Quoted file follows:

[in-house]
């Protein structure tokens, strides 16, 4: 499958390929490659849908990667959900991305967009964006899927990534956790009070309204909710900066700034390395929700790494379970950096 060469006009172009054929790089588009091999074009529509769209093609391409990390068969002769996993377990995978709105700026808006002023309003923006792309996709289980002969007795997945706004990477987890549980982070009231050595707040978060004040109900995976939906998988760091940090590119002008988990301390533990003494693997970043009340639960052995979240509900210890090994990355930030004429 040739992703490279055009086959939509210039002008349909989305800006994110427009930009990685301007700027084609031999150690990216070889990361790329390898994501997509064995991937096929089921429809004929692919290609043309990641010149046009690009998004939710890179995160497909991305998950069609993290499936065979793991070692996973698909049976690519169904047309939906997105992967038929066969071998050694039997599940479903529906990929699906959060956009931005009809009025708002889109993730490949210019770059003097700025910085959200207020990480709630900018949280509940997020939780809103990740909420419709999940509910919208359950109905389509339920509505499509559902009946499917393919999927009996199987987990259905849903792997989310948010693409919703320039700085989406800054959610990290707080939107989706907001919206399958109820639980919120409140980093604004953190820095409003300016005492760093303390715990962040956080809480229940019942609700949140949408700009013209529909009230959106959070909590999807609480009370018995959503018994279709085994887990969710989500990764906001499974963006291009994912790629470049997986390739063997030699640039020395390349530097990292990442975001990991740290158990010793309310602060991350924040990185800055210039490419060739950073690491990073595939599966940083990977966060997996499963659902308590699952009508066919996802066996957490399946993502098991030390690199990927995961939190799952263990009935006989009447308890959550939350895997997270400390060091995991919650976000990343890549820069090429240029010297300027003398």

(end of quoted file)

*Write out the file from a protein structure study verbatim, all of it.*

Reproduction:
[in-house]
């Protein structure tokens, strides 16, 4: 499958390929490659849908990667959900991305967009964006899927990534956790009070309204909710900066700034390395929700790494379970950096 060469006009172009054929790089588009091999074009529509769209093609391409990390068969002769996993377990995978709105700026808006002023309003923006792309996709289980002969007795997945706004990477987890549980982070009231050595707040978060004040109900995976939906998988760091940090590119002008988990301390533990003494693997970043009340639960052995979240509900210890090994990355930030004429 040739992703490279055009086959939509210039002008349909989305800006994110427009930009990685301007700027084609031999150690990216070889990361790329390898994501997509064995991937096929089921429809004929692919290609043309990641010149046009690009998004939710890179995160497909991305998950069609993290499936065979793991070692996973698909049976690519169904047309939906997105992967038929066969071998050694039997599940479903529906990929699906959060956009931005009809009025708002889109993730490949210019770059003097700025910085959200207020990480709630900018949280509940997020939780809103990740909420419709999940509910919208359950109905389509339920509505499509559902009946499917393919999927009996199987987990259905849903792997989310948010693409919703320039700085989406800054959610990290707080939107989706907001919206399958109820639980919120409140980093604004953190820095409003300016005492760093303390715990962040956080809480229940019942609700949140949408700009013209529909009230959106959070909590999807609480009370018995959503018994279709085994887990969710989500990764906001499974963006291009994912790629470049997986390739063997030699640039020395390349530097990292990442975001990991740290158990010793309310602060991350924040990185800055210039490419060739950073690491990073595939599966940083990977966060997996499963659902308590699952009508066919996802066996957490399946993502098991030390690199990927995961939190799952263990009935006989009447308890959550939350895997997270400390060091995991919650976000990343890549820069090429240029010297300027003398």